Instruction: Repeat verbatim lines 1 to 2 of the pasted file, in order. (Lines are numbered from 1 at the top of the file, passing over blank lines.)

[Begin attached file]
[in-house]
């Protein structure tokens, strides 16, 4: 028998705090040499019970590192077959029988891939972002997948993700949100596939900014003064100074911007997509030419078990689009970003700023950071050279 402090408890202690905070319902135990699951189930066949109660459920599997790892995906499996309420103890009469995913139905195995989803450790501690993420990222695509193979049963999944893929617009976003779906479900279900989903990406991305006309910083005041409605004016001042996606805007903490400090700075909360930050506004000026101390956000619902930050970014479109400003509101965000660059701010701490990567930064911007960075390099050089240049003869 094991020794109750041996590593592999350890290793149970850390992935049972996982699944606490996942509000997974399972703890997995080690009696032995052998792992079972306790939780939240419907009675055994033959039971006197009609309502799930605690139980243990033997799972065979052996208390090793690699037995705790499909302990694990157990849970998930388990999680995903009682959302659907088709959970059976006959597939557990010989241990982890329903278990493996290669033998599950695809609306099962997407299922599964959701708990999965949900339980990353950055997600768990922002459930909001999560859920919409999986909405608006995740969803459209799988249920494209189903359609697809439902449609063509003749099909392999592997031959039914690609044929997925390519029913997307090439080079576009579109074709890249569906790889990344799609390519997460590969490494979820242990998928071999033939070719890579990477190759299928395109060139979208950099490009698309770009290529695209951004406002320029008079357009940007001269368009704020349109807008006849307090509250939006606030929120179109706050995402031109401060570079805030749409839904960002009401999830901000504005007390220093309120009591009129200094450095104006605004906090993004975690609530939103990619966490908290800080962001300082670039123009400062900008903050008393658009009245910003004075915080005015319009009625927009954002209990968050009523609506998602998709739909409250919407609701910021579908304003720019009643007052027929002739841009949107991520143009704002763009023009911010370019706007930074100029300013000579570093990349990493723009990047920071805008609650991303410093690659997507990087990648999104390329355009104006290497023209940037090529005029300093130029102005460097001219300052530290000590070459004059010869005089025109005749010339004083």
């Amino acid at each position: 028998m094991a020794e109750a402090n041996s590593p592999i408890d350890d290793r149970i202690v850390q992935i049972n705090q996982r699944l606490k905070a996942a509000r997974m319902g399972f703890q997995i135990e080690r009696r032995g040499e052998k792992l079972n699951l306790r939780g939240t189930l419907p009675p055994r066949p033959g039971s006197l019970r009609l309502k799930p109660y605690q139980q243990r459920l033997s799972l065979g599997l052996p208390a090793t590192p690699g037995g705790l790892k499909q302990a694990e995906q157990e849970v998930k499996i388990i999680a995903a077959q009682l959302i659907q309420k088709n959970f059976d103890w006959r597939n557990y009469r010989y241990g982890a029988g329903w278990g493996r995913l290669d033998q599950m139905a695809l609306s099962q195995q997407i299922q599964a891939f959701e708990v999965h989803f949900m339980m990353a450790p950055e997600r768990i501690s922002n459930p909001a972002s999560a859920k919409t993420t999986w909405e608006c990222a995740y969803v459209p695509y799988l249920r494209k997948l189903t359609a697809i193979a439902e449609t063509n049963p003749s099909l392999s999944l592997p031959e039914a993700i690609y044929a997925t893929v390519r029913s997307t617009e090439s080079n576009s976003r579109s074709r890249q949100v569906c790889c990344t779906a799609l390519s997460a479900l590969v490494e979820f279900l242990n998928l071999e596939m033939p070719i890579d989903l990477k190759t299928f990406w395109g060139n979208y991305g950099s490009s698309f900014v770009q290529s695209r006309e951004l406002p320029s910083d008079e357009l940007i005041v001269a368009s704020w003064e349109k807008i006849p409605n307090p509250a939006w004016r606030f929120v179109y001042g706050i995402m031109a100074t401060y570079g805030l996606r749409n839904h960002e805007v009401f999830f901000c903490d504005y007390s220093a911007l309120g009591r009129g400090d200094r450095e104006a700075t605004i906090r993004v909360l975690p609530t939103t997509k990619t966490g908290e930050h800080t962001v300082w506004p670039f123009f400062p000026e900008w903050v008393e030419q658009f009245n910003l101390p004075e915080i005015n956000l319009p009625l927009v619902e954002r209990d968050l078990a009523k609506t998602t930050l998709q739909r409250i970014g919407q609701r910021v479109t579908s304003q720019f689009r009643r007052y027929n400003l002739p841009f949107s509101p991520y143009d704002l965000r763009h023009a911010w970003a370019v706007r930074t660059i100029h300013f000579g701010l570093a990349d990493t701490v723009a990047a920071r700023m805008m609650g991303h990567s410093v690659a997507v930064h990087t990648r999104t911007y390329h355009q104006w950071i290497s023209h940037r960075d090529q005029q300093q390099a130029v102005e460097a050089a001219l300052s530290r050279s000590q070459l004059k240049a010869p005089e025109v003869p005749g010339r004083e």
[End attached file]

[in-house]
């Protein structure tokens, strides 16, 4: 028998705090040499019970590192077959029988891939972002997948993700949100596939900014003064100074911007997509030419078990689009970003700023950071050279 402090408890202690905070319902135990699951189930066949109660459920599997790892995906499996309420103890009469995913139905195995989803450790501690993420990222695509193979049963999944893929617009976003779906479900279900989903990406991305006309910083005041409605004016001042996606805007903490400090700075909360930050506004000026101390956000619902930050970014479109400003509101965000660059701010701490990567930064911007960075390099050089240049003869 094991020794109750041996590593592999350890290793149970850390992935049972996982699944606490996942509000997974399972703890997995080690009696032995052998792992079972306790939780939240419907009675055994033959039971006197009609309502799930605690139980243990033997799972065979052996208390090793690699037995705790499909302990694990157990849970998930388990999680995903009682959302659907088709959970059976006959597939557990010989241990982890329903278990493996290669033998599950695809609306099962997407299922599964959701708990999965949900339980990353950055997600768990922002459930909001999560859920919409999986909405608006995740969803459209799988249920494209189903359609697809439902449609063509003749099909392999592997031959039914690609044929997925390519029913997307090439080079576009579109074709890249569906790889990344799609390519997460590969490494979820242990998928071999033939070719890579990477190759299928395109060139979208950099490009698309770009290529695209951004406002320029008079357009940007001269368009704020349109807008006849307090509250939006606030929120179109706050995402031109401060570079805030749409839904960002009401999830901000504005007390220093309120009591009129200094450095104006605004906090993004975690609530939103990619966490908290800080962001300082670039123009400062900008903050008393658009009245910003004075915080005015319009009625927009954002209990968050009523609506998602998709739909409250919407609701910021579908304003720019009643007052027929002739841009949107991520143009704002763009023009911010370019706007930074100029300013000579570093990349990493723009990047920071805008609650991303410093690659997507990087990648999104390329355009104006290497023209940037090529005029300093130029102005460097001219300052530290000590070459004059010869005089025109005749010339004083």